Corrade::Utility::Tweakable class

Tweakable constants.

Provides a mechanism to immediately reflect changes to literals in source code to a running application. Useful when tweaking positions, colors, physics factors and other constants as it reduces the usual

  1. make a change to a literal,
  2. save,
  3. compile & link,
  4. restart the application,
  5. observe the difference

workflow to just

  1. make a change to a (marked) literal,
  2. save,
  3. observe the difference.

Works best combined with a traditional hot-reload approach (such as loading a dynamic module via PluginManager), which can take care of source code changes that tweakable constants alone can't.

Basic usage

Common usage is to first define a shorter alias to the CORRADE_TWEAKABLE() macro in the source file where you want to use tweakable values. It's possible to define any alias and you can also use the CORRADE_TWEAKABLE name directly. Here we'll use a single underscore:


After that, enable it using enable() (it's disabled by default). In all code that gets executed from that point onwards, all literals wrapped with the macro invocation — in this case _() — will get recognized by it. To reflect source changes in the app, periodically call update(), for best responsiveness ideally in each event loop iteration. The following example implements a 2D movement, with the gravity and linear speed being tweakable:

Utility::Tweakable tweakable;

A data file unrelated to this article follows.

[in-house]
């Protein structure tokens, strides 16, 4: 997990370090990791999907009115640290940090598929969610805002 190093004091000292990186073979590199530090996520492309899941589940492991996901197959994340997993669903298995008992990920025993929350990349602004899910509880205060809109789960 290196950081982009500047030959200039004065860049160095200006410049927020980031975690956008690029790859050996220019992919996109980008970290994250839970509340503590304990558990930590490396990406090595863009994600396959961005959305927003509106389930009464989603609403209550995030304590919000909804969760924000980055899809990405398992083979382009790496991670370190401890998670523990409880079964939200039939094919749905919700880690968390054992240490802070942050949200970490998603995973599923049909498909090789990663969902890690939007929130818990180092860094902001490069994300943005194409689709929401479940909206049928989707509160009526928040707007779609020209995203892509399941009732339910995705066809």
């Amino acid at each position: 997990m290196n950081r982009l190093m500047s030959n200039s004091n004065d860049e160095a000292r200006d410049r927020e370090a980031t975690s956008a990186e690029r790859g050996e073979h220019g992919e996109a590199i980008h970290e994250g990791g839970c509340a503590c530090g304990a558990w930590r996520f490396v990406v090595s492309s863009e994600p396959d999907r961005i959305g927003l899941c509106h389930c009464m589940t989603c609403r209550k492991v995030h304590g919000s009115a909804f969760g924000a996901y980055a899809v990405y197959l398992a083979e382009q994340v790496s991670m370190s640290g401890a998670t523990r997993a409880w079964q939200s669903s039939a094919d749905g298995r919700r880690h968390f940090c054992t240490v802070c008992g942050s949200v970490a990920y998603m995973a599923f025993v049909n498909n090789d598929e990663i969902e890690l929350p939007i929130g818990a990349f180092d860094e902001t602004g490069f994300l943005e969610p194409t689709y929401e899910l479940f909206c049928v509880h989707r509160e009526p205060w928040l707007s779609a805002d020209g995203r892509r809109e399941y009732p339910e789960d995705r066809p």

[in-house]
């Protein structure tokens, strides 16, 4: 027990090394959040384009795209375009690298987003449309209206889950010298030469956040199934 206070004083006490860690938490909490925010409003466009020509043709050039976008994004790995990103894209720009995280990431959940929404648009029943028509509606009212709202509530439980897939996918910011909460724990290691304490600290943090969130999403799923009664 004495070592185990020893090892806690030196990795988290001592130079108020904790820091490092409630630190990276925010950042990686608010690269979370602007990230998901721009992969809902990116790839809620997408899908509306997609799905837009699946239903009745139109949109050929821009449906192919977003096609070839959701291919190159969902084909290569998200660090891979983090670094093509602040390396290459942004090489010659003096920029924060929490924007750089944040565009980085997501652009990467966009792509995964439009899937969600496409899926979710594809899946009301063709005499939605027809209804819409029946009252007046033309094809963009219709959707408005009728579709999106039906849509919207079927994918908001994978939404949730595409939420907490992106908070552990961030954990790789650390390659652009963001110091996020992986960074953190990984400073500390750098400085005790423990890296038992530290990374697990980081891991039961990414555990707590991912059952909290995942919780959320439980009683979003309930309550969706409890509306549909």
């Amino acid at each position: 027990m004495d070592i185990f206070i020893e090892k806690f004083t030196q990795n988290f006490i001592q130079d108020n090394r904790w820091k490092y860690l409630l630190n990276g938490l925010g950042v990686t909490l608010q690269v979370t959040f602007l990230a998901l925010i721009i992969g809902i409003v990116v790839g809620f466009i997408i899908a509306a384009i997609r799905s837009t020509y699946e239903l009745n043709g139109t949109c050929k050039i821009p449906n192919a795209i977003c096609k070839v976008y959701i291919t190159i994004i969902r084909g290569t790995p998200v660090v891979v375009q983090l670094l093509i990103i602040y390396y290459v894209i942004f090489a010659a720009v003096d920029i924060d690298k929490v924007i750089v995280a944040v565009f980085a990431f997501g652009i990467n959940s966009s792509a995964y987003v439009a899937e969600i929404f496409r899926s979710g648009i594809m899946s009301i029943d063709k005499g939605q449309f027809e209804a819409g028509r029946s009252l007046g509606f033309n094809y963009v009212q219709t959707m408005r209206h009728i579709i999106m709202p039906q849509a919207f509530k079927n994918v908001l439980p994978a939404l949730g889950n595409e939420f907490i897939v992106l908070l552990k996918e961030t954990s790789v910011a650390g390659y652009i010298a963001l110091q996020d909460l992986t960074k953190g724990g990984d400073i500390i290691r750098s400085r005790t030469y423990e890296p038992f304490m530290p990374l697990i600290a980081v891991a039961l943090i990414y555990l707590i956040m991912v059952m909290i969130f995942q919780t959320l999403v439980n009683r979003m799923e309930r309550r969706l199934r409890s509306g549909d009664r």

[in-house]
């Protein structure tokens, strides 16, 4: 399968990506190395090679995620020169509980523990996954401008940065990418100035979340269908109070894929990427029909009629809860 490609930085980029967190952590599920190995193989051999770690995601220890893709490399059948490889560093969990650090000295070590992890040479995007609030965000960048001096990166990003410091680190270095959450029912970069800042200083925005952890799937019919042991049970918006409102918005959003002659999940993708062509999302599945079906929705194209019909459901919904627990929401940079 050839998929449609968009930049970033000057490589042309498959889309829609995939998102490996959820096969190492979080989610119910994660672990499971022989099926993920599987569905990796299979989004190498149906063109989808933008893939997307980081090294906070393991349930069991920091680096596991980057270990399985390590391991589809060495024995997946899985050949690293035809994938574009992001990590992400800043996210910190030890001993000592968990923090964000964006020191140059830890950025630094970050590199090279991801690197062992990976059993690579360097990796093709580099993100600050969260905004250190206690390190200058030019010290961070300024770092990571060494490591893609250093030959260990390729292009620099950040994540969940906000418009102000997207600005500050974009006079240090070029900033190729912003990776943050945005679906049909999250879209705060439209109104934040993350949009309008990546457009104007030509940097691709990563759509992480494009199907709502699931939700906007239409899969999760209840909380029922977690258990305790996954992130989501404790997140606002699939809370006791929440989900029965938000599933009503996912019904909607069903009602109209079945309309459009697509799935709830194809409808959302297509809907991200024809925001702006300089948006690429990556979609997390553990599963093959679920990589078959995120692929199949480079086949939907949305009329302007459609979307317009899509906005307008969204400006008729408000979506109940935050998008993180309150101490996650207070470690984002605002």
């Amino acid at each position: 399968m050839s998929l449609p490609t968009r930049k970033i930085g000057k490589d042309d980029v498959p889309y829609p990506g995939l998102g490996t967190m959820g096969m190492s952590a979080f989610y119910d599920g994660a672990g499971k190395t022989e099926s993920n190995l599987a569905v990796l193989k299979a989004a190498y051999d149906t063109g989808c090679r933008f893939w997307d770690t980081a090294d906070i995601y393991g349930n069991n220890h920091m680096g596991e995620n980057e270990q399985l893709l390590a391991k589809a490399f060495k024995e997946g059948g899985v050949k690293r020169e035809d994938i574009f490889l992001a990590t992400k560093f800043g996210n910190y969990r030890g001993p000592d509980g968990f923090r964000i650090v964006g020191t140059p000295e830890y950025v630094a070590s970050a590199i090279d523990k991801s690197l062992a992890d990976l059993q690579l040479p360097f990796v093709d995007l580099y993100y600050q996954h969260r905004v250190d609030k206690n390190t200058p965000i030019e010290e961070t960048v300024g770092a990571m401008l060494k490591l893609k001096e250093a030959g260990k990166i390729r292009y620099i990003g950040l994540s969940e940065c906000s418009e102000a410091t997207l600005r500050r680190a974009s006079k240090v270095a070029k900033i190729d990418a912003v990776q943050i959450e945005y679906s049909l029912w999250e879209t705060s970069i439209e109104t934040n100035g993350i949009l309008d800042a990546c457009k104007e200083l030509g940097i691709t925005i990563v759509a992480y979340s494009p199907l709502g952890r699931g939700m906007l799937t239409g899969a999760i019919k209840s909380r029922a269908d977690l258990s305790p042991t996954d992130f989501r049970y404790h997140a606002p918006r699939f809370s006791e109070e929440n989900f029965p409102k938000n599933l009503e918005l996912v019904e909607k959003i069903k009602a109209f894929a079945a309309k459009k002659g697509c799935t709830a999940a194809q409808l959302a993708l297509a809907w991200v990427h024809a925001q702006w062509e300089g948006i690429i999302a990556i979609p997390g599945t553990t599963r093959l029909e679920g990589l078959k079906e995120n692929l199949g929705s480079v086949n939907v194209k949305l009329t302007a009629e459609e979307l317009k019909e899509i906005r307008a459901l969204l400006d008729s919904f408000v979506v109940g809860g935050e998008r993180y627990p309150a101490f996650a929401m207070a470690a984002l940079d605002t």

void init() {

    // …

void mainLoop() {
    fallVelocity += _(9.81f)*dt;
    position.x += _(2.2f)*dt;
    position.y += fallVelocity*dt;

    // …


Then, if you build & run the code, the update() function will reparse the input source file each time it's saved, providing updated values for literals marked with _() in the running application. All operation is logged into the console, with the above example you'd see something like the following if the source gets modified while the app is running:

Utility::Tweakable::update(): looking for updated _() macros in main.cpp
Utility::Tweakable::update(): updating _(-9.81f) in main.cpp:14
Utility::Tweakable::update(): updating _(2.3f) in main.cpp:15

The implementation ensures the runtime-modified values are interpreted exactly the same way as if the code would be compiled directly from the modified source file. If that's not possible for whatever reason, update() will emit an error and won't update anything — at which point you can fall back to a traditional hot reload approach, for example.

Using scopes

Not all code is running in every iteration of an event loop — and it's not desirable to put it there just to be able to use tweakable constants. To fix that, there's the scope() function. It takes a single-parameter function (or a lambda) and runs the contents as if the code was placed directly in the containing block. But for every tweakable constant inside, it remembers its surrounding scope lambda. Then, during update(), whenever one of these constants is changed, the corresponding scope lambda gets called again (with the same parameter). So for example this way you can execute a part of a constructor again in a response to a change of one of its init parameters:

explicit App() {
    // …

    tweakable.scope([](App& app) {
        app.dt = _(0.01666667f); // 60 FPS
        app.fallVelocity = _(0.0f);
        app.position = {_(5.0f), _(150.0f)};
    }, *this);

void mainLoop() {
    fallVelocity += _(9.81f)*dt;
    // …

Note that lambdas passed to scope() may be called from update() in a random order and multiple times, so make sure to keep all referenced data in scope and handle the reentrancy properly.

Disabling tweakable values

Even though the implementation is designed for $ \mathcal{O}(1) $ lookup of tweakable values (a hashmap lookup for the file and direct indexing for given value), you may still want to disable it entirely. There are two possibilities:

  • You can remove all overhead at compile time by defining your alias to an empty value, thus all tweakable literals become just surrounded by parentheses:

    #define _